In an organization where every decentralized operating unit is responsible for its own strategic plan, what is the role of the company itself? This seminar explores how to ensure that the company or firm acts as more than just a holding company.
- Does the Network Work?
- Re-engineering a Professional Business
- Does Your Organization Add Any Value? How Do You Know?
- The Branded Free Agent Hub
- Are Law Firms Manageable?
- Warlords and Dickensian Factory Owners
- The Best Places in the USA to Work
NOTES FOR THE EPISODE:
In this weeks’ seminar, entitled Justifying the Company, I’ll explore how companies can make sure that they are more than the sum of their parts, more than just a federation of people or business units sharing office space or ownership. At the other end of the size scale, the same question becomes, how do we ensure that national or regional firms are something more than a set of country practices only operating under a common name.
In every one of these situations, the challenge exists to make sure that the company or firm is more than just the sum of its parts.
There are a number of possible answers, including the following traditional alternatives:
First, there are things that could be SHARED across boundaries, justifying all the separate units belonging to the same network or firm:
- techniques for disseminating knowledge, skills and experiences
- shared investments in shared tools, methodologies, templates, research, etc.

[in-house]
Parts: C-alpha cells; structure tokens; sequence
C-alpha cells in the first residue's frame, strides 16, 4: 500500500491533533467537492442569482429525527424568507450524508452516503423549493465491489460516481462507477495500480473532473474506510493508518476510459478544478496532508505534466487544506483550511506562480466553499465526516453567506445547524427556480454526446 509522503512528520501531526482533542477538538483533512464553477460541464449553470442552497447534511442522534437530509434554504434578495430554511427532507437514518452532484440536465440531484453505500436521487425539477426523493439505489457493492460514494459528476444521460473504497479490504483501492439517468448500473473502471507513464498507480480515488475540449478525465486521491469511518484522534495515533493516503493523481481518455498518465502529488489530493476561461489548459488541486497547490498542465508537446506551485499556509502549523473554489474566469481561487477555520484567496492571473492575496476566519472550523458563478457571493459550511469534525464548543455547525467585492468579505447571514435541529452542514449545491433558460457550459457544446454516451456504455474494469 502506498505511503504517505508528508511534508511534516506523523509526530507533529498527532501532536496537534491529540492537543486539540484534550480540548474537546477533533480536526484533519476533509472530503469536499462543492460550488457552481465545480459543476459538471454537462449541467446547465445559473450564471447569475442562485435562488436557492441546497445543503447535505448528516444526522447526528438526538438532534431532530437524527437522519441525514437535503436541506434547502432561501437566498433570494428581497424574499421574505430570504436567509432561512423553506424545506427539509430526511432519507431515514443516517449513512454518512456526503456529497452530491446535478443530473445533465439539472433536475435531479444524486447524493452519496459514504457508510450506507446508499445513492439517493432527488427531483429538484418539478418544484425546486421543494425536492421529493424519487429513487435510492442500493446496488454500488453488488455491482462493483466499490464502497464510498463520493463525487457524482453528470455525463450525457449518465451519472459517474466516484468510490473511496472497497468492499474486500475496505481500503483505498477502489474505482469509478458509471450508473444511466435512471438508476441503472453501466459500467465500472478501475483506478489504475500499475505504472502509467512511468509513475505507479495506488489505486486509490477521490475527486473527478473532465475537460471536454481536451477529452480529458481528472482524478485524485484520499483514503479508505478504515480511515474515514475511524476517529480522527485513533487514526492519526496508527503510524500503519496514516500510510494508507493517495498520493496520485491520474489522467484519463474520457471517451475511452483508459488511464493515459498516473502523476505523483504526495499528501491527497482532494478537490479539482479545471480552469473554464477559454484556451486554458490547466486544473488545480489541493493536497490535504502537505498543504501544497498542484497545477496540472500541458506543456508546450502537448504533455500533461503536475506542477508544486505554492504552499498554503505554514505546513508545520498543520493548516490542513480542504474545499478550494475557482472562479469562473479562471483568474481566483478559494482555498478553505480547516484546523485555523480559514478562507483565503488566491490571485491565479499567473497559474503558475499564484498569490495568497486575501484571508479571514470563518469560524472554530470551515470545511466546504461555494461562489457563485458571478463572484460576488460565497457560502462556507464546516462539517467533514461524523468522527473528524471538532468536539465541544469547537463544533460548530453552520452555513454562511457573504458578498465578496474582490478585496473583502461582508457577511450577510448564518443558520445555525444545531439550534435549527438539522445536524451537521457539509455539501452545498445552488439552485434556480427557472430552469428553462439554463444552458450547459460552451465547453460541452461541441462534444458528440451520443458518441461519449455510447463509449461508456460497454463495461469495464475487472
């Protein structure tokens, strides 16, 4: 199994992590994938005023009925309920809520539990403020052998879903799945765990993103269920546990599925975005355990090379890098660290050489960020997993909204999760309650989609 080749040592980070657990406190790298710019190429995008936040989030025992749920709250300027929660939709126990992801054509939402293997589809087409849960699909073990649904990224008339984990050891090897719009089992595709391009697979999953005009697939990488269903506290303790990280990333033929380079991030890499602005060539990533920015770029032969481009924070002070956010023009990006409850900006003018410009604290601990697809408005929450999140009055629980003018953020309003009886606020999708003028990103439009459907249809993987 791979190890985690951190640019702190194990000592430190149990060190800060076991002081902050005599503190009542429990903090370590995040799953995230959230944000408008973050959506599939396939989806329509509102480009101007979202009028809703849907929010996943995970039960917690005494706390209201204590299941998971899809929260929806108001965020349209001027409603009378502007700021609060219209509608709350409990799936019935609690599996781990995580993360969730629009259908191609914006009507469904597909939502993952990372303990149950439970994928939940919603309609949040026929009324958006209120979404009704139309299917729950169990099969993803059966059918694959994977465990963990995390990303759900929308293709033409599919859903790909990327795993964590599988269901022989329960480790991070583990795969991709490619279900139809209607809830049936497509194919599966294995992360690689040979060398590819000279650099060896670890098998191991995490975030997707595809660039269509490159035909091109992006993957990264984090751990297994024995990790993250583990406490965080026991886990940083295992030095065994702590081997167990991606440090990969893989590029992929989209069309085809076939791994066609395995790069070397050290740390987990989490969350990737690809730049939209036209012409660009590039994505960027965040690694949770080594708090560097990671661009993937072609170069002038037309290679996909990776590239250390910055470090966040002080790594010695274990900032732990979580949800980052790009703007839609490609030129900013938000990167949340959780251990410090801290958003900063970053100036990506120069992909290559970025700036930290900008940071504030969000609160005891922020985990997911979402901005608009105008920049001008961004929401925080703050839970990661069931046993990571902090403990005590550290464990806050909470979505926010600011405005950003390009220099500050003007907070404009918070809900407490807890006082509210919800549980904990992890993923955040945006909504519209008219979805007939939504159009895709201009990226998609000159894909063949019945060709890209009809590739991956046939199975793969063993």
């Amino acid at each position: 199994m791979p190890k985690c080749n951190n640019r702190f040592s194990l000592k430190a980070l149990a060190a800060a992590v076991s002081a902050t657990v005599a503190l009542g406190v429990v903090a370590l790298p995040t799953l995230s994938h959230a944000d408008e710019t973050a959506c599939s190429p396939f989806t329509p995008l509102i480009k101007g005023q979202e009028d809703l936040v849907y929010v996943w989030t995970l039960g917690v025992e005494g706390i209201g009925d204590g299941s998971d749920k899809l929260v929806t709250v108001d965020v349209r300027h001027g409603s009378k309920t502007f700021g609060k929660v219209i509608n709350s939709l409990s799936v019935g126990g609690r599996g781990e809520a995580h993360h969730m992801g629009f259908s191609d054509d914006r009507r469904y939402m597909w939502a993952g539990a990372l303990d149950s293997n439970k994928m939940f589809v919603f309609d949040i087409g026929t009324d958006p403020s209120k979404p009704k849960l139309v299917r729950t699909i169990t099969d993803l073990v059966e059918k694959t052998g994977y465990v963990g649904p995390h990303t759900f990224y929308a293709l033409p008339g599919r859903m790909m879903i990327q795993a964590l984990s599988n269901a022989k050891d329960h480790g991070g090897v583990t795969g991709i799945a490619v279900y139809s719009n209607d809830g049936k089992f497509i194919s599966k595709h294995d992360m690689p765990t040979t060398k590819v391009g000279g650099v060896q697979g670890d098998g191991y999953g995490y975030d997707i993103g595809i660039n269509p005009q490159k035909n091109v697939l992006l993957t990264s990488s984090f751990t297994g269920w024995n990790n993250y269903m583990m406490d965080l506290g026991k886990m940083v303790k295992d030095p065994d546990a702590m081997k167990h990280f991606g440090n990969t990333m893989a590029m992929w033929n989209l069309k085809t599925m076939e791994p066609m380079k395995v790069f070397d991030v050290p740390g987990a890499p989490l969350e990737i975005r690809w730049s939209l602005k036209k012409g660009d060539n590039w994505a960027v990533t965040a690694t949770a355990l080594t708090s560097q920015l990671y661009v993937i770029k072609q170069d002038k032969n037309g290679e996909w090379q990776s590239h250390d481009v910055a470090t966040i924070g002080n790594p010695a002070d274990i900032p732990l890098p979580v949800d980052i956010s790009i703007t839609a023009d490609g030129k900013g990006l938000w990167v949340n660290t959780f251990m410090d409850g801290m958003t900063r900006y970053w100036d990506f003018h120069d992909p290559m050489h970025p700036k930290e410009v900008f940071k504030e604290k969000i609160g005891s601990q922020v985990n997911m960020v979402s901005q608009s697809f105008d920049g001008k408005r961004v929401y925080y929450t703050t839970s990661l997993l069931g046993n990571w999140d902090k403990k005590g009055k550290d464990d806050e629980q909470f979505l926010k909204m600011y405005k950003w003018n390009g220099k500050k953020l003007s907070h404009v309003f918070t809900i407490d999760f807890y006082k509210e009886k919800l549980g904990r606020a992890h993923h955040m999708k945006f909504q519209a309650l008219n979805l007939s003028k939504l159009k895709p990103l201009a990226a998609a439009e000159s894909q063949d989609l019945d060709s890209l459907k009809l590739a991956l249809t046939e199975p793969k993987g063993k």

- rapid, timely access to the skills of others in different units
- joint procedures to produce well-trained employees
- a high level of referrals, cross-selling and access to the client (or customers) of other units
- spreading the benefits and savings of fixed cost items like support staff and systems (including technology) to facilitate conduct of the business
A second way in which a company can add value is through a unique or special approach to management. If the company’s top people are better at bringing out the best in the performance of the units, then management itself can be a major competitive advantage. There are two common versions of this.
Let’s take another perspective here, using a different lens to examine the ways a company or network can add value. First, the network can be valuable by helping the individual business unit perform its own tasks better. Call this the ï¿½individual empowermentï¿½ method, because it aims to make each business unit more empowered to serve its own clients better because of membership in the network.
Let’s turn to the issue of collective action between operating units, trying to win and serve bigger and better clients through joint activities.
Before we finish, we should address one more topic. Branding.
This concludes JUSTIFING THE COMPANY the 8th episode in my 14-part series, Strategy in Professional Businesses.
Upcoming seminars in this series will focus on creating an adaptive firm, how companies should add value, and how to think about mergers, geographic expansion and diversification.